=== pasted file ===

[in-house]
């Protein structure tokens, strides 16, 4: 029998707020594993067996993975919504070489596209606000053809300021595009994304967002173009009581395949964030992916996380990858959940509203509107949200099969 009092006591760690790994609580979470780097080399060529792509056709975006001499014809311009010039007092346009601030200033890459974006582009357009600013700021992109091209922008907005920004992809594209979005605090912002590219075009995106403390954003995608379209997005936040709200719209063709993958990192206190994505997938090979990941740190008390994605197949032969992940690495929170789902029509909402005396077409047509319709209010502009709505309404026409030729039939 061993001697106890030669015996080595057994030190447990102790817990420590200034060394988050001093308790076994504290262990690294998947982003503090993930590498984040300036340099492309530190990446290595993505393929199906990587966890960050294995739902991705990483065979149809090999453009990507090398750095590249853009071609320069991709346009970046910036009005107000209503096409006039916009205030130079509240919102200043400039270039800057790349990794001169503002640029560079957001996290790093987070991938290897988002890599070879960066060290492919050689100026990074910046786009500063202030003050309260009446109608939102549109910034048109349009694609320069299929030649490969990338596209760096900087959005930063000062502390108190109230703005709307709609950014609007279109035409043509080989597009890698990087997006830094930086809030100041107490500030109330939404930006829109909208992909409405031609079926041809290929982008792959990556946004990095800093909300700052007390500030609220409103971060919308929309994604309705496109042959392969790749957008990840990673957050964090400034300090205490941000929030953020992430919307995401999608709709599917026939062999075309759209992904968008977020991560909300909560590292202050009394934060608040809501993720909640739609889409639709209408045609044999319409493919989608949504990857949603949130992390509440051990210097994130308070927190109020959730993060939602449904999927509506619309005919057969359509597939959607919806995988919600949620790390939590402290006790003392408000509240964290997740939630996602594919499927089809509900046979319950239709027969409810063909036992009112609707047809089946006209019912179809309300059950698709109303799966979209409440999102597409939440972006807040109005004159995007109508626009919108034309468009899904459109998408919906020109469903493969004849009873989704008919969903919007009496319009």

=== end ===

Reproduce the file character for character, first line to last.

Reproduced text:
[in-house]
């Protein structure tokens, strides 16, 4: 029998707020594993067996993975919504070489596209606000053809300021595009994304967002173009009581395949964030992916996380990858959940509203509107949200099969 009092006591760690790994609580979470780097080399060529792509056709975006001499014809311009010039007092346009601030200033890459974006582009357009600013700021992109091209922008907005920004992809594209979005605090912002590219075009995106403390954003995608379209997005936040709200719209063709993958990192206190994505997938090979990941740190008390994605197949032969992940690495929170789902029509909402005396077409047509319709209010502009709505309404026409030729039939 061993001697106890030669015996080595057994030190447990102790817990420590200034060394988050001093308790076994504290262990690294998947982003503090993930590498984040300036340099492309530190990446290595993505393929199906990587966890960050294995739902991705990483065979149809090999453009990507090398750095590249853009071609320069991709346009970046910036009005107000209503096409006039916009205030130079509240919102200043400039270039800057790349990794001169503002640029560079957001996290790093987070991938290897988002890599070879960066060290492919050689100026990074910046786009500063202030003050309260009446109608939102549109910034048109349009694609320069299929030649490969990338596209760096900087959005930063000062502390108190109230703005709307709609950014609007279109035409043509080989597009890698990087997006830094930086809030100041107490500030109330939404930006829109909208992909409405031609079926041809290929982008792959990556946004990095800093909300700052007390500030609220409103971060919308929309994604309705496109042959392969790749957008990840990673957050964090400034300090205490941000929030953020992430919307995401999608709709599917026939062999075309759209992904968008977020991560909300909560590292202050009394934060608040809501993720909640739609889409639709209408045609044999319409493919989608949504990857949603949130992390509440051990210097994130308070927190109020959730993060939602449904999927509506619309005919057969359509597939959607919806995988919600949620790390939590402290006790003392408000509240964290997740939630996602594919499927089809509900046979319950239709027969409810063909036992009112609707047809089946006209019912179809309300059950698709109303799966979209409440999102597409939440972006807040109005004159995007109508626009919108034309468009899904459109998408919906020109469903493969004849009873989704008919969903919007009496319009």